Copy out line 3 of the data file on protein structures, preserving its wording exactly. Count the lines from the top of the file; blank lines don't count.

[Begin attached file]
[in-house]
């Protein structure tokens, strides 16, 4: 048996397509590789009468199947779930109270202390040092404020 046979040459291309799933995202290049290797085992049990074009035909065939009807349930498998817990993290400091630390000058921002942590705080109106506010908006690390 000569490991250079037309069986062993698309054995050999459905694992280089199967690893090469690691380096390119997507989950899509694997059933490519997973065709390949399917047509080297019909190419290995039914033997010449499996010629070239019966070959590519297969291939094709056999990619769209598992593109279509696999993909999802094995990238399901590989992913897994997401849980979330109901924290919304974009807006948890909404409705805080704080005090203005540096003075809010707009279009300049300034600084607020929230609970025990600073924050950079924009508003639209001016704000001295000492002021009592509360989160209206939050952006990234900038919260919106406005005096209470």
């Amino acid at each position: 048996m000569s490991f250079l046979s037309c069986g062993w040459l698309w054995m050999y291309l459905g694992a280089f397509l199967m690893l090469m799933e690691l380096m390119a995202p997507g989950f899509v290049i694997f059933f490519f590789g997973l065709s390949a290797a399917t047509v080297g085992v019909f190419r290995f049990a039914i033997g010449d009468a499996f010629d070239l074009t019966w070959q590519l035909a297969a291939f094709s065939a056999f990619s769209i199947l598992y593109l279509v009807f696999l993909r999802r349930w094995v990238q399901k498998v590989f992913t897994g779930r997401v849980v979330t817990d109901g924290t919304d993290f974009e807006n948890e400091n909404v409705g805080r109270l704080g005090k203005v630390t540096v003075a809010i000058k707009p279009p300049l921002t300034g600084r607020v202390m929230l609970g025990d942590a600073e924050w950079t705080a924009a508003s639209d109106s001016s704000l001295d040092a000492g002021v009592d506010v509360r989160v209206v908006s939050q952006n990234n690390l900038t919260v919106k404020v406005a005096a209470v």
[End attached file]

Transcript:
């Amino acid at each position: 048996m000569s490991f250079l046979s037309c069986g062993w040459l698309w054995m050999y291309l459905g694992a280089f397509l199967m690893l090469m799933e690691l380096m390119a995202p997507g989950f899509v290049i694997f059933f490519f590789g997973l065709s390949a290797a399917t047509v080297g085992v019909f190419r290995f049990a039914i033997g010449d009468a499996f010629d070239l074009t019966w070959q590519l035909a297969a291939f094709s065939a056999f990619s769209i199947l598992y593109l279509v009807f696999l993909r999802r349930w094995v990238q399901k498998v590989f992913t897994g779930r997401v849980v979330t817990d109901g924290t919304d993290f974009e807006n948890e400091n909404v409705g805080r109270l704080g005090k203005v630390t540096v003075a809010i000058k707009p279009p300049l921002t300034g600084r607020v202390m929230l609970g025990d942590a600073e924050w950079t705080a924009a508003s639209d109106s001016s704000l001295d040092a000492g002021v009592d506010v509360r989160v209206v908006s939050q952006n990234n690390l900038t919260v919106k404020v406005a005096a209470v």